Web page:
It was made clear we had to run everywhere and work hard. We were supposed to rise at 5 a.m. and finish at about 9 p.m. But I got up at 4 a.m. each day to get ready and sort my kit out before most recruits were up. It was a good start. Further instruction was given on cleaning our kit and brushing teeth, and demonstrations of how to fold sheets and blankets into the regulation size and shape. It took about half an hour with a ruler to get the bed clothing into the exact measurements, and this was time we didn’t have in the morning. We were warned not to use our sleeping bags to avoid making the bed blocks for morning inspection. I decided to put my bed block safely under the bed and got into my sleeping bag with a spare blanket over the top. This worked for the full course, which saved me extra time in the morning as I only had the hospital corners to make.
We spent long hours on the parade square, marching up and down, cracking our heels against the tarmac. It was explained marching was an extension of walking with heads up, shoulders back and arms swinging. The theory behind marching was to instil discipline, co-ordination and alertness. The practice was a lot of hard work, with intense concentration and the only reward being, if you did it right, you didn’t get noticed. If you were out of time with anyone else, you got abuse from the Corporals. It wasn’t fun.
The Corporals did everything they could to make life uncomfortable. Early one morning, we were on the parade square. The Sergeant ordered us to run to the mess hall for food and the Corporals took us at a near sprint for ten minutes, including along a canal. We joined the queue for food, and were told to eat and line up outside in three minutes. Luckily, the regular recruits in the queue realised what was happening and stood aside so we could eat quickly and form up outside. We sprinted back to our barracks at a punishing pace. The Corporals ran beside us, screaming insults over the sound of boots crashing on the ground.
I arrived at the parade square and was pushed roughly into line. I looked ahead, listening to several recruits vomiting.
“Who the fuck told you to puke?”
More sounds of coughing and spitting.
“Stand up and get back in line, you wasters!”
The last recruits came in and we were all put in one long line.
“Right you lot, listen in! Lie down on your backs. All of you. Now!”
We got down in a line and the Corporals ran over us, one by one.
“Up you get! Now, the Captain is on his way. Inspection is in two minutes and you had better fucking pass.”
We brushed each other down and formed into ranks. The Captain arrived and walked before each recruit, looking for faults. He stared at me, then moved on. The Captain eventually strode to the front and leaned in for a talk with the Sergeant. They both cast furtive eyes along the recruits. The Sergeant nodded and the Captain marched away. Turning toward us, the Sergeant looked furious.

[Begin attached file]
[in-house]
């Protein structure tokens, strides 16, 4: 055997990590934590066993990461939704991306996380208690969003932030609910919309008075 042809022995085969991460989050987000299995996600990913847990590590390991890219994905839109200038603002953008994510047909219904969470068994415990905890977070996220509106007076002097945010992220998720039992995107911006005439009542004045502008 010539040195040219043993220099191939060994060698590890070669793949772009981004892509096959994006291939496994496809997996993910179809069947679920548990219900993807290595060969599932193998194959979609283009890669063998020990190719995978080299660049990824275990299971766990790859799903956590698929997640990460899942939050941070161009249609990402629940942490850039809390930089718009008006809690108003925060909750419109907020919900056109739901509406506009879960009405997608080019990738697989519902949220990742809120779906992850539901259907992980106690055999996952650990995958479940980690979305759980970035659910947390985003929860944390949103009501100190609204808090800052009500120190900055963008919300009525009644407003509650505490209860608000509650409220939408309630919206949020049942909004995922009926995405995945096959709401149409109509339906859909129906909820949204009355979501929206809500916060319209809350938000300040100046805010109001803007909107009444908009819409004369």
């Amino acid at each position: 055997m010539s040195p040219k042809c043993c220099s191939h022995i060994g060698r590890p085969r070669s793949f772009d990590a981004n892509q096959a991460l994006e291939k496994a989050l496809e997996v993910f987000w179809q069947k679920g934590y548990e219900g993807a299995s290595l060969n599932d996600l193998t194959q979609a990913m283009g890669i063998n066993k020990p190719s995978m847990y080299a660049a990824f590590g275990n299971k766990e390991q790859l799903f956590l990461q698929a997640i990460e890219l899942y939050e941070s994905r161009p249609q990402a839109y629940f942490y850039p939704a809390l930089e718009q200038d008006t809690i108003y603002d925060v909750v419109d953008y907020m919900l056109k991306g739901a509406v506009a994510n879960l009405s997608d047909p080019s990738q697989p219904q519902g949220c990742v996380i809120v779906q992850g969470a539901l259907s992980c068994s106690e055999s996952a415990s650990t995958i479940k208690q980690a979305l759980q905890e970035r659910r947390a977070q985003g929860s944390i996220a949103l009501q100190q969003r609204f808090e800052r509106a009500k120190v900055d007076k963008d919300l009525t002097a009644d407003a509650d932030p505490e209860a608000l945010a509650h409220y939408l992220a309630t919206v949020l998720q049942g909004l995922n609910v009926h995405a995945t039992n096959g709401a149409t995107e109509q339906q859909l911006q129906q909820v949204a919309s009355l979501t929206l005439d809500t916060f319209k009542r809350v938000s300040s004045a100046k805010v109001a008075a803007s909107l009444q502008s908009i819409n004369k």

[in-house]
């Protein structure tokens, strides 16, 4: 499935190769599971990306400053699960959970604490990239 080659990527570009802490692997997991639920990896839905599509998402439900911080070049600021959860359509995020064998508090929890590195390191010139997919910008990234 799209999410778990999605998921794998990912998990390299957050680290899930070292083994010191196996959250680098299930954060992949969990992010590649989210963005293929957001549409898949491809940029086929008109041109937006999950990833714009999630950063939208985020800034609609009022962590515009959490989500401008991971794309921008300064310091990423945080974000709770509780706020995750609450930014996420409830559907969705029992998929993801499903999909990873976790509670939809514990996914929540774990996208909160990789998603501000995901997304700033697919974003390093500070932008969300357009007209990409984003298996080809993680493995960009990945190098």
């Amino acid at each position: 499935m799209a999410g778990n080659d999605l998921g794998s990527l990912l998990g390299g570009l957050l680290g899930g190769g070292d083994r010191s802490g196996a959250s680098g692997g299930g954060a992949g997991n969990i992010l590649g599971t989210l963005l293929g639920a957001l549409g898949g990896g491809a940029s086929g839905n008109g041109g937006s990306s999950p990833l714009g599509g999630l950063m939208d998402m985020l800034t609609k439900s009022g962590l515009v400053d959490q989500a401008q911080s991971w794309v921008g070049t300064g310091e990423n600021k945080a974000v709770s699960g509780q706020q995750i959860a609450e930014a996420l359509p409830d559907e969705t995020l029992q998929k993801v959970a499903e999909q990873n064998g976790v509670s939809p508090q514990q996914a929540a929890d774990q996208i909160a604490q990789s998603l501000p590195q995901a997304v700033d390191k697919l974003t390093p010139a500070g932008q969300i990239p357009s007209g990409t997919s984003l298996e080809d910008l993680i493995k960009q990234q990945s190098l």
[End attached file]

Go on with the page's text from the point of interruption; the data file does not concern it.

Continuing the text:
“You are a fucking DISGRACE!! The Captain tells me Campbell has some mud on the back of his woolly pully and Fitzgerald has a leaf stuck to the sole of his boots! A fucking leaf!! You two, get THE FUCK here now!”
The two offending recruits ran hurriedly to the front and stood before the Sergeant.
“The sentence for being a waste of space is a day in prison! Now, fuck off out of my sight!!”
“LeftRightLeftRightLeftRightLeftRight” faded into the distance as the two recruits were pushed and shoved toward the cells.
In between the beastings, we were taught combat first aid. Learning about different types of bleeding, chest injuries, burns, broken bones, the application of morphine and giving mouth to mouth when a soldier has had his chin blown away.
But the best part of the course was live firing. For the first time, we were trusted with live rounds and spent every day down the firing ranges. We fired the Self Loading Rifle (‘SLR’), Sub Machine Gun (‘SMG’) and General Purpose Machine Gun (‘GPMG’). The instruction concentrated on marksmanship principles. Firing positions – prone, kneeling and standing – holding your breath when firing to steady the SLR for a shot; adjusting the iron sights; where to aim, depending on the speed of a target; aiming off due to weather conditions; target indication; and control orders. Hitting targets up to three hundred metres was fine but, above that range, it got trickier, especially if you were standing and the weapon seemed to wave about the place. We also learnt about the 66mm anti-tank rocket and 84mm medium anti-armour weaponry, and we watched its devastating effect. The 84mm was especially memorable as it created a vacuum when fired and sucked the air from my lungs.
We did a weapon handling assessment, which included stripping and re-assembling the SLR and GPMG within a set period of time both sighted and blindfolded, and also loading up the SLR magazines and clips of rounds for the GPMG. Then we were tested in live firing the SLR and GPMG on the range from one hundred metres up to five hundred metres. Afterwards, we were marched off to a hall for the military skills written examination. This would test our understanding of various ways of moving tactically, map reading, hand signals, combat first aid, NBC warfare, contact drills, situation reports and types of fire control orders.
A couple of evenings later, the results were posted on a noticeboard. Crowds of recruits elbowed each other to see their marks. Eventually, I managed to get to the front and looked for my name. My results were: Weapon handling and live firing, skilled; and written examination, 100%.